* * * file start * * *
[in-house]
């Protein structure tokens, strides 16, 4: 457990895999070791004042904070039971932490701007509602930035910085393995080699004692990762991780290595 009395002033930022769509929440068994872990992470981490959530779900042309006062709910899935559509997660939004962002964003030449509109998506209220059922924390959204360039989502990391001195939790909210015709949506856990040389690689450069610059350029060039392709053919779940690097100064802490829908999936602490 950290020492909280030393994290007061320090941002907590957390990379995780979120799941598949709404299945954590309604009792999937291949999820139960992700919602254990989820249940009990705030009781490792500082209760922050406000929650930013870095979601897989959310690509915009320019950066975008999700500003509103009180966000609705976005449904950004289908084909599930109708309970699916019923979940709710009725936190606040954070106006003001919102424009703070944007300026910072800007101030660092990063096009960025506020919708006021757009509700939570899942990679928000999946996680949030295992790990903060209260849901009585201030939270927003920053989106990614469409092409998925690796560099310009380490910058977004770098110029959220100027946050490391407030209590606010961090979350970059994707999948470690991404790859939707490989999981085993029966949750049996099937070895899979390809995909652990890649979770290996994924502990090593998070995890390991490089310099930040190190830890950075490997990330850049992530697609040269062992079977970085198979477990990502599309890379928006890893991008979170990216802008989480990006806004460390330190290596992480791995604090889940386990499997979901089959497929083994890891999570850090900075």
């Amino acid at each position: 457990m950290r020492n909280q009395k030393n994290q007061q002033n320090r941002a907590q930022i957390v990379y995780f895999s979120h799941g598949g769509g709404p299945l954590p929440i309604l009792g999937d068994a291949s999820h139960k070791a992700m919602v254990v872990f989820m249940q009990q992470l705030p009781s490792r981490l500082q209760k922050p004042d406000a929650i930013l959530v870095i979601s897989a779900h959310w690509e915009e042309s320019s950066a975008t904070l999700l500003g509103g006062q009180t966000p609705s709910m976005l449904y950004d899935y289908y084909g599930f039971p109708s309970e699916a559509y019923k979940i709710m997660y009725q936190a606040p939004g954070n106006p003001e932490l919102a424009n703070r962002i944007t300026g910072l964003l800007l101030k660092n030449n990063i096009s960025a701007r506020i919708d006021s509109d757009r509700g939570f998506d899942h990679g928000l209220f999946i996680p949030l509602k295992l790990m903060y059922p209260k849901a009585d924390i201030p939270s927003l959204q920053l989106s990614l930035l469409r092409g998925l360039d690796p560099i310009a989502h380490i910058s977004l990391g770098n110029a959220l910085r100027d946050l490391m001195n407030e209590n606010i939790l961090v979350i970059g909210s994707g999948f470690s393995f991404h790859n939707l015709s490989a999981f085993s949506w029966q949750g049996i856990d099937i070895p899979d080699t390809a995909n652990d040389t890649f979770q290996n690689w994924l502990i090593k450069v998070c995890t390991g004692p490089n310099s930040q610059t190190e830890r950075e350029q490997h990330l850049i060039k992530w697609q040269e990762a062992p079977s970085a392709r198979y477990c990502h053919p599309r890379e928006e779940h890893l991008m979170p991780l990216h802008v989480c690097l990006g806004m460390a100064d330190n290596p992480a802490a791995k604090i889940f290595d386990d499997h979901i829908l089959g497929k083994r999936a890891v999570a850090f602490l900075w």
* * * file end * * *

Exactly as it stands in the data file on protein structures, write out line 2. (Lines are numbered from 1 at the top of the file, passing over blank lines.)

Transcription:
């Protein structure tokens, strides 16, 4: 457990895999070791004042904070039971932490701007509602930035910085393995080699004692990762991780290595 009395002033930022769509929440068994872990992470981490959530779900042309006062709910899935559509997660939004962002964003030449509109998506209220059922924390959204360039989502990391001195939790909210015709949506856990040389690689450069610059350029060039392709053919779940690097100064802490829908999936602490 950290020492909280030393994290007061320090941002907590957390990379995780979120799941598949709404299945954590309604009792999937291949999820139960992700919602254990989820249940009990705030009781490792500082209760922050406000929650930013870095979601897989959310690509915009320019950066975008999700500003509103009180966000609705976005449904950004289908084909599930109708309970699916019923979940709710009725936190606040954070106006003001919102424009703070944007300026910072800007101030660092990063096009960025506020919708006021757009509700939570899942990679928000999946996680949030295992790990903060209260849901009585201030939270927003920053989106990614469409092409998925690796560099310009380490910058977004770098110029959220100027946050490391407030209590606010961090979350970059994707999948470690991404790859939707490989999981085993029966949750049996099937070895899979390809995909652990890649979770290996994924502990090593998070995890390991490089310099930040190190830890950075490997990330850049992530697609040269062992079977970085198979477990990502599309890379928006890893991008979170990216802008989480990006806004460390330190290596992480791995604090889940386990499997979901089959497929083994890891999570850090900075």